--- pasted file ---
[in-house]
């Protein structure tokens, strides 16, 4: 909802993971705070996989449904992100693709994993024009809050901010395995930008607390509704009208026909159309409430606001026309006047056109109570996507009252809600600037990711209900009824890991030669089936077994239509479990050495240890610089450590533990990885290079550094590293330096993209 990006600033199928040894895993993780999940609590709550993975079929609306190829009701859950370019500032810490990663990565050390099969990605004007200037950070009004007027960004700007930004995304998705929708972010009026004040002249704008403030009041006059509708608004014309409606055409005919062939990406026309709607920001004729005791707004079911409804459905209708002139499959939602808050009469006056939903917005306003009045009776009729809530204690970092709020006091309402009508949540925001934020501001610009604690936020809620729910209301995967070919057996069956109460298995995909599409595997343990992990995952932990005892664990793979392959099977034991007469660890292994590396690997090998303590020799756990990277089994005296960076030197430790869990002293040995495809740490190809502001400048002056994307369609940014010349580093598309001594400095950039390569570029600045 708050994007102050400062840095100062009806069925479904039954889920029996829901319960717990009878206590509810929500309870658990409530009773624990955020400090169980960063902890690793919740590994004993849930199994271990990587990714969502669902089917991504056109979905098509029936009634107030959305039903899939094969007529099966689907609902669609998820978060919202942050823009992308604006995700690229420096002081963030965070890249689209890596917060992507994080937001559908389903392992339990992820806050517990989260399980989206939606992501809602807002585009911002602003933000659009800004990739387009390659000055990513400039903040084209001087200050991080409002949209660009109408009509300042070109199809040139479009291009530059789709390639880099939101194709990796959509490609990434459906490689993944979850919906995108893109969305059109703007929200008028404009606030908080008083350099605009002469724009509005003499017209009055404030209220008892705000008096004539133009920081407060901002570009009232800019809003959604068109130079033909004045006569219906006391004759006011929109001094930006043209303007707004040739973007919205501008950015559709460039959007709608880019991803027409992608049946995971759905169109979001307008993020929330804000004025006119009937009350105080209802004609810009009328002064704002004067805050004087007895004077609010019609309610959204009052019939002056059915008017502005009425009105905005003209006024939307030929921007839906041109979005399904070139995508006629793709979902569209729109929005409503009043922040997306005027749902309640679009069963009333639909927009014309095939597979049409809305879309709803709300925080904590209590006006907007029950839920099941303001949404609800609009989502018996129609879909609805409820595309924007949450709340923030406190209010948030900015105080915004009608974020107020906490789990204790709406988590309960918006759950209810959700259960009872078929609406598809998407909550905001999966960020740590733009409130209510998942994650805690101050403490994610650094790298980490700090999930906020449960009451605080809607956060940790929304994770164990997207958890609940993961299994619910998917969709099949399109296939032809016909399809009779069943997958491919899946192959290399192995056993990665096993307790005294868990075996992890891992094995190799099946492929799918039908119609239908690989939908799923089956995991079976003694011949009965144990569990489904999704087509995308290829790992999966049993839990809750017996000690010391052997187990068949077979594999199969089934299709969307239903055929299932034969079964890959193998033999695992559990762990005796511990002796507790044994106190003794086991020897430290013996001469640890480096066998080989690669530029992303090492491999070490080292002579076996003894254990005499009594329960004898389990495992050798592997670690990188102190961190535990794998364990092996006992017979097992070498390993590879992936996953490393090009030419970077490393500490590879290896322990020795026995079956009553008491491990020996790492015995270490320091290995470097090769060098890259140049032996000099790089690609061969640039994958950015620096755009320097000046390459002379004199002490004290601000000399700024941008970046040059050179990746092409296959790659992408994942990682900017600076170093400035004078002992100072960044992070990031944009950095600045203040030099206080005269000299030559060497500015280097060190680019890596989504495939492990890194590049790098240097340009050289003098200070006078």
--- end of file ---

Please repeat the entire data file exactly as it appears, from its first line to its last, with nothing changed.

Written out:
[in-house]
């Protein structure tokens, strides 16, 4: 909802993971705070996989449904992100693709994993024009809050901010395995930008607390509704009208026909159309409430606001026309006047056109109570996507009252809600600037990711209900009824890991030669089936077994239509479990050495240890610089450590533990990885290079550094590293330096993209 990006600033199928040894895993993780999940609590709550993975079929609306190829009701859950370019500032810490990663990565050390099969990605004007200037950070009004007027960004700007930004995304998705929708972010009026004040002249704008403030009041006059509708608004014309409606055409005919062939990406026309709607920001004729005791707004079911409804459905209708002139499959939602808050009469006056939903917005306003009045009776009729809530204690970092709020006091309402009508949540925001934020501001610009604690936020809620729910209301995967070919057996069956109460298995995909599409595997343990992990995952932990005892664990793979392959099977034991007469660890292994590396690997090998303590020799756990990277089994005296960076030197430790869990002293040995495809740490190809502001400048002056994307369609940014010349580093598309001594400095950039390569570029600045 708050994007102050400062840095100062009806069925479904039954889920029996829901319960717990009878206590509810929500309870658990409530009773624990955020400090169980960063902890690793919740590994004993849930199994271990990587990714969502669902089917991504056109979905098509029936009634107030959305039903899939094969007529099966689907609902669609998820978060919202942050823009992308604006995700690229420096002081963030965070890249689209890596917060992507994080937001559908389903392992339990992820806050517990989260399980989206939606992501809602807002585009911002602003933000659009800004990739387009390659000055990513400039903040084209001087200050991080409002949209660009109408009509300042070109199809040139479009291009530059789709390639880099939101194709990796959509490609990434459906490689993944979850919906995108893109969305059109703007929200008028404009606030908080008083350099605009002469724009509005003499017209009055404030209220008892705000008096004539133009920081407060901002570009009232800019809003959604068109130079033909004045006569219906006391004759006011929109001094930006043209303007707004040739973007919205501008950015559709460039959007709608880019991803027409992608049946995971759905169109979001307008993020929330804000004025006119009937009350105080209802004609810009009328002064704002004067805050004087007895004077609010019609309610959204009052019939002056059915008017502005009425009105905005003209006024939307030929921007839906041109979005399904070139995508006629793709979902569209729109929005409503009043922040997306005027749902309640679009069963009333639909927009014309095939597979049409809305879309709803709300925080904590209590006006907007029950839920099941303001949404609800609009989502018996129609879909609805409820595309924007949450709340923030406190209010948030900015105080915004009608974020107020906490789990204790709406988590309960918006759950209810959700259960009872078929609406598809998407909550905001999966960020740590733009409130209510998942994650805690101050403490994610650094790298980490700090999930906020449960009451605080809607956060940790929304994770164990997207958890609940993961299994619910998917969709099949399109296939032809016909399809009779069943997958491919899946192959290399192995056993990665096993307790005294868990075996992890891992094995190799099946492929799918039908119609239908690989939908799923089956995991079976003694011949009965144990569990489904999704087509995308290829790992999966049993839990809750017996000690010391052997187990068949077979594999199969089934299709969307239903055929299932034969079964890959193998033999695992559990762990005796511990002796507790044994106190003794086991020897430290013996001469640890480096066998080989690669530029992303090492491999070490080292002579076996003894254990005499009594329960004898389990495992050798592997670690990188102190961190535990794998364990092996006992017979097992070498390993590879992936996953490393090009030419970077490393500490590879290896322990020795026995079956009553008491491990020996790492015995270490320091290995470097090769060098890259140049032996000099790089690609061969640039994958950015620096755009320097000046390459002379004199002490004290601000000399700024941008970046040059050179990746092409296959790659992408994942990682900017600076170093400035004078002992100072960044992070990031944009950095600045203040030099206080005269000299030559060497500015280097060190680019890596989504495939492990890194590049790098240097340009050289003098200070006078």